- Recognise and propose connections between areas of law previously studied and themes present in works studied;
- Apply theoretical approaches to the study and interpretation of legal themes in literature of and about law;
- Articulate, discuss, reflect and explain in a range of written and oral forms their own perspectives and understanding of ways in which law does and does not adequately deal with social, political, economic and cultural issues; and
- Be able to provide constructive, specific, balanced, thorough and respectful peer reviews of other students' work.
Eligibility and requirements
Successful completion of all the below subjects:
|Code||Name||Teaching period||Credit Points|
|LAWS50023||Legal Method and Reasoning||
|LAWS50024||Principles of Public Law||
Core participation requirements
The University of Melbourne is committed to providing students with reasonable adjustments to assessment and participation under the Disability Standards for Education (2005), and the Assessment and Results Policy (MPF1326). Students are expected to meet the core participation requirements for their course. These can be viewed under Entry and Participation Requirements for the course outlines in the Handbook.
Further details on how to seek academic adjustments can be found on the Student Equity and Disability Support website: http://services.unimelb.edu.au/student-equity/home
- Draft essay (hurdle requirement);
- Peer review of 2 draft essays, maximum 1,500 words total (30%). Students will not be marking other students' work. We will discuss the process and attributes of peer reviewing in our first classes;
- Self-reflection on learning, maximum 500 words, to be submitted at the same time as the submission of the peer review essay outlines (10%);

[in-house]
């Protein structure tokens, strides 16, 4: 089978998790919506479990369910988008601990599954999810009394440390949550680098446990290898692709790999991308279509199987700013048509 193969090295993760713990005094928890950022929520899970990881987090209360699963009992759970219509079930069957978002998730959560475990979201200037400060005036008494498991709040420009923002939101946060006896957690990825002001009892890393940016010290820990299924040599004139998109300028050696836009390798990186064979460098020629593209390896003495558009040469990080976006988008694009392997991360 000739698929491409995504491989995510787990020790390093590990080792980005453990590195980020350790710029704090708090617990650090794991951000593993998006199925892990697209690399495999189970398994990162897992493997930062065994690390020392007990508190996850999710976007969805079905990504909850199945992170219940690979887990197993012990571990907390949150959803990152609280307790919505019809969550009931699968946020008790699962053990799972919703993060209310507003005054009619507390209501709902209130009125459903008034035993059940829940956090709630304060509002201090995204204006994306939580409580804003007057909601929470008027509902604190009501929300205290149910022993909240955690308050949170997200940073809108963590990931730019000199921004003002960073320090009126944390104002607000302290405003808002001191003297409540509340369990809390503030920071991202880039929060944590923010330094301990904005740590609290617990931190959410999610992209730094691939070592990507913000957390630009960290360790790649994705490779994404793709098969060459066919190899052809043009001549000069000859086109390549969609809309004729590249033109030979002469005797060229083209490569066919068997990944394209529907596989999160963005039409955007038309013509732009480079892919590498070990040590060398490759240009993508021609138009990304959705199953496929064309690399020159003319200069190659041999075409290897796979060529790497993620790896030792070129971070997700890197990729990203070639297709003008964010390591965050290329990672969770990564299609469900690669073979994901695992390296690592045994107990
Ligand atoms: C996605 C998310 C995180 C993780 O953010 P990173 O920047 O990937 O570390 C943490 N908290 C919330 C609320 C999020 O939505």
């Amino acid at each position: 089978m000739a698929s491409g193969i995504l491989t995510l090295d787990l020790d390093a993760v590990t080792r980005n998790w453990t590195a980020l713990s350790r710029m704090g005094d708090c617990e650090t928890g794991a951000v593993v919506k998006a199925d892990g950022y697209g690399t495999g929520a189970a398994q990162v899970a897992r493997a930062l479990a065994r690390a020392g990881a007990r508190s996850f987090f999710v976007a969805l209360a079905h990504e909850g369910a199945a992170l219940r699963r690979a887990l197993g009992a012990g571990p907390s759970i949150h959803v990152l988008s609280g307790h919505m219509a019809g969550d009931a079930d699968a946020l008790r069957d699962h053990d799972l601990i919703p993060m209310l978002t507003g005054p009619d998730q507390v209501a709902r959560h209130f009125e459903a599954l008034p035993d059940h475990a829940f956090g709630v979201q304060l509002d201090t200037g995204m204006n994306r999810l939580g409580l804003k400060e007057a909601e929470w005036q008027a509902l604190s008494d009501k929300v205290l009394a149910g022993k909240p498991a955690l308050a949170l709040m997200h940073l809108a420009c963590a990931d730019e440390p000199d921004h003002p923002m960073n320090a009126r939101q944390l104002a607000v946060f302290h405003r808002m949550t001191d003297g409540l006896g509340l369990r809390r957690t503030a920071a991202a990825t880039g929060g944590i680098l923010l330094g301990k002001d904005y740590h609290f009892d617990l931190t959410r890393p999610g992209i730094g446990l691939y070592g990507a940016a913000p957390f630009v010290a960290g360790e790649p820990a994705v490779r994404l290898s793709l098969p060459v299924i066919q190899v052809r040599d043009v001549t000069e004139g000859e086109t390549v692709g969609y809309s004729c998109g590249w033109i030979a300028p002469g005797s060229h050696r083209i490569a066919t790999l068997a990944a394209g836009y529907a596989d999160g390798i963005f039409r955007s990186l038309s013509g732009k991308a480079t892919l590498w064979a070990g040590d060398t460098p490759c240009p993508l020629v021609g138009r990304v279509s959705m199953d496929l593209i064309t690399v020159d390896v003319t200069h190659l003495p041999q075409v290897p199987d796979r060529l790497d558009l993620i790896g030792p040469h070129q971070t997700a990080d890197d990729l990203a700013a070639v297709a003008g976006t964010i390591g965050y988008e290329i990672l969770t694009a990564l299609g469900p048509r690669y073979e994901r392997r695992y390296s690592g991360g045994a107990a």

- Essay on a theme chosen by the student and approved by the lecturer, maximum 2,500 words (50%);
- In class oral presentation of between 5-10 minutes including outline of main points, maximum 500 words (10%).
The due date of the above assessment will be available to students via the Assessment Schedule on the LMS Community.
Quotas apply to this subject
Dates & times
Not available in 2018
Time commitment details
Additional delivery details
This subject has a quota of 60 students. Please refer to the Melbourne Law School website for the JD Quota Elective selection process.
- A selection of texts on current themes and core literature texts of and about law together with specialist printed materials to ensure that recent developments in the discipline and professional practice are considered;
- Specialist printed materials will be made available from Melbourne Law School.
- Related Handbook entries
This subject contributes to the following:
Type Name Course Juris Doctor
- Available to Study Abroad and/or Study Exchange Students
This subject is available to students studying at the University from eligible overseas institutions on exchange and study abroad. Students are required to satisfy any listed requirements, such as pre- and co-requisites, for enrolment in the subject.